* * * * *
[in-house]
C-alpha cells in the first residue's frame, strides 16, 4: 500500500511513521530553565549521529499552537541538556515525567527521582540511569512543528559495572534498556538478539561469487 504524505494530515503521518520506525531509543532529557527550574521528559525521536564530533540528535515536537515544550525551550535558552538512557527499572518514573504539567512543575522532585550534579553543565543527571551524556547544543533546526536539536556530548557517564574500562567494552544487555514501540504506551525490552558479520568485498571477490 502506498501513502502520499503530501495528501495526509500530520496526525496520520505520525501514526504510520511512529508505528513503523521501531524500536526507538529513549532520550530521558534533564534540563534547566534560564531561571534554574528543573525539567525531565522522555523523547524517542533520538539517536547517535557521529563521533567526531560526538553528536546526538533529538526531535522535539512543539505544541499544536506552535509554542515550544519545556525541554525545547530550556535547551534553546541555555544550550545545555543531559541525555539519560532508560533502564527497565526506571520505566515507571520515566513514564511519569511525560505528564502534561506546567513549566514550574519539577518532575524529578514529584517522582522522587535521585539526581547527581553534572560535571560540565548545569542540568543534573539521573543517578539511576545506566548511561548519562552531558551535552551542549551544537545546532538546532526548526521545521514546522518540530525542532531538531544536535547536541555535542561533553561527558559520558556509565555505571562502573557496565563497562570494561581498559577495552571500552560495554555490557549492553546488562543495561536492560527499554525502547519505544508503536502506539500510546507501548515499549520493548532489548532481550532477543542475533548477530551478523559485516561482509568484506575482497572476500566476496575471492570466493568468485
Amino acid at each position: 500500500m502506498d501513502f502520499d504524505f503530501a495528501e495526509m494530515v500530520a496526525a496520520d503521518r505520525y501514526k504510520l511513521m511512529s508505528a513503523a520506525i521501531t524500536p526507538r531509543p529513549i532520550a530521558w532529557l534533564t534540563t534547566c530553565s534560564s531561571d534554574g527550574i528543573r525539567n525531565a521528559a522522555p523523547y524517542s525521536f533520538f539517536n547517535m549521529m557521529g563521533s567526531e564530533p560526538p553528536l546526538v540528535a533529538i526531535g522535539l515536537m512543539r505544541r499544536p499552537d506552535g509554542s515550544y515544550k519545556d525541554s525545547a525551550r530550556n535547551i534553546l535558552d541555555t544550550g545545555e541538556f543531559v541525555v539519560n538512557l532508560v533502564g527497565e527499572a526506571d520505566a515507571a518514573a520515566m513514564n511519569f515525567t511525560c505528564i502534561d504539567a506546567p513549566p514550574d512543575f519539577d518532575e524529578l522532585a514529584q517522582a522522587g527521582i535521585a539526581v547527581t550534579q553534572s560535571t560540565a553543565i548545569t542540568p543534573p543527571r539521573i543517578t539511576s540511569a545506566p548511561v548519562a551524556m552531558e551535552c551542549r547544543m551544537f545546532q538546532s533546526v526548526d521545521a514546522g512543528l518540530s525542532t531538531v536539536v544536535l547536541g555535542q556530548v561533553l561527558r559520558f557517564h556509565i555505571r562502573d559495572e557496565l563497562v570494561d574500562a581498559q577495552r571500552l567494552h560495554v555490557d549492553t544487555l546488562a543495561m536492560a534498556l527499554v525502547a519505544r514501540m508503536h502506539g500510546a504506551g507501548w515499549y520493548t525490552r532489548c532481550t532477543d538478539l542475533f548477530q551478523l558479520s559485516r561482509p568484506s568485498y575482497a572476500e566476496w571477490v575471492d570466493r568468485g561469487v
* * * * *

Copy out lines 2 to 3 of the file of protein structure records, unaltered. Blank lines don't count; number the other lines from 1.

C-alpha cells in the first residue's frame, strides 16, 4: 500500500511513521530553565549521529499552537541538556515525567527521582540511569512543528559495572534498556538478539561469487 504524505494530515503521518520506525531509543532529557527550574521528559525521536564530533540528535515536537515544550525551550535558552538512557527499572518514573504539567512543575522532585550534579553543565543527571551524556547544543533546526536539536556530548557517564574500562567494552544487555514501540504506551525490552558479520568485498571477490 502506498501513502502520499503530501495528501495526509500530520496526525496520520505520525501514526504510520511512529508505528513503523521501531524500536526507538529513549532520550530521558534533564534540563534547566534560564531561571534554574528543573525539567525531565522522555523523547524517542533520538539517536547517535557521529563521533567526531560526538553528536546526538533529538526531535522535539512543539505544541499544536506552535509554542515550544519545556525541554525545547530550556535547551534553546541555555544550550545545555543531559541525555539519560532508560533502564527497565526506571520505566515507571520515566513514564511519569511525560505528564502534561506546567513549566514550574519539577518532575524529578514529584517522582522522587535521585539526581547527581553534572560535571560540565548545569542540568543534573539521573543517578539511576545506566548511561548519562552531558551535552551542549551544537545546532538546532526548526521545521514546522518540530525542532531538531544536535547536541555535542561533553561527558559520558556509565555505571562502573557496565563497562570494561581498559577495552571500552560495554555490557549492553546488562543495561536492560527499554525502547519505544508503536502506539500510546507501548515499549520493548532489548532481550532477543542475533548477530551478523559485516561482509568484506575482497572476500566476496575471492570466493568468485
Amino acid at each position: 500500500m502506498d501513502f502520499d504524505f503530501a495528501e495526509m494530515v500530520a496526525a496520520d503521518r505520525y501514526k504510520l511513521m511512529s508505528a513503523a520506525i521501531t524500536p526507538r531509543p529513549i532520550a530521558w532529557l534533564t534540563t534547566c530553565s534560564s531561571d534554574g527550574i528543573r525539567n525531565a521528559a522522555p523523547y524517542s525521536f533520538f539517536n547517535m549521529m557521529g563521533s567526531e564530533p560526538p553528536l546526538v540528535a533529538i526531535g522535539l515536537m512543539r505544541r499544536p499552537d506552535g509554542s515550544y515544550k519545556d525541554s525545547a525551550r530550556n535547551i534553546l535558552d541555555t544550550g545545555e541538556f543531559v541525555v539519560n538512557l532508560v533502564g527497565e527499572a526506571d520505566a515507571a518514573a520515566m513514564n511519569f515525567t511525560c505528564i502534561d504539567a506546567p513549566p514550574d512543575f519539577d518532575e524529578l522532585a514529584q517522582a522522587g527521582i535521585a539526581v547527581t550534579q553534572s560535571t560540565a553543565i548545569t542540568p543534573p543527571r539521573i543517578t539511576s540511569a545506566p548511561v548519562a551524556m552531558e551535552c551542549r547544543m551544537f545546532q538546532s533546526v526548526d521545521a514546522g512543528l518540530s525542532t531538531v536539536v544536535l547536541g555535542q556530548v561533553l561527558r559520558f557517564h556509565i555505571r562502573d559495572e557496565l563497562v570494561d574500562a581498559q577495552r571500552l567494552h560495554v555490557d549492553t544487555l546488562a543495561m536492560a534498556l527499554v525502547a519505544r514501540m508503536h502506539g500510546a504506551g507501548w515499549y520493548t525490552r532489548c532481550t532477543d538478539l542475533f548477530q551478523l558479520s559485516r561482509p568484506s568485498y575482497a572476500e566476496w571477490v575471492d570466493r568468485g561469487v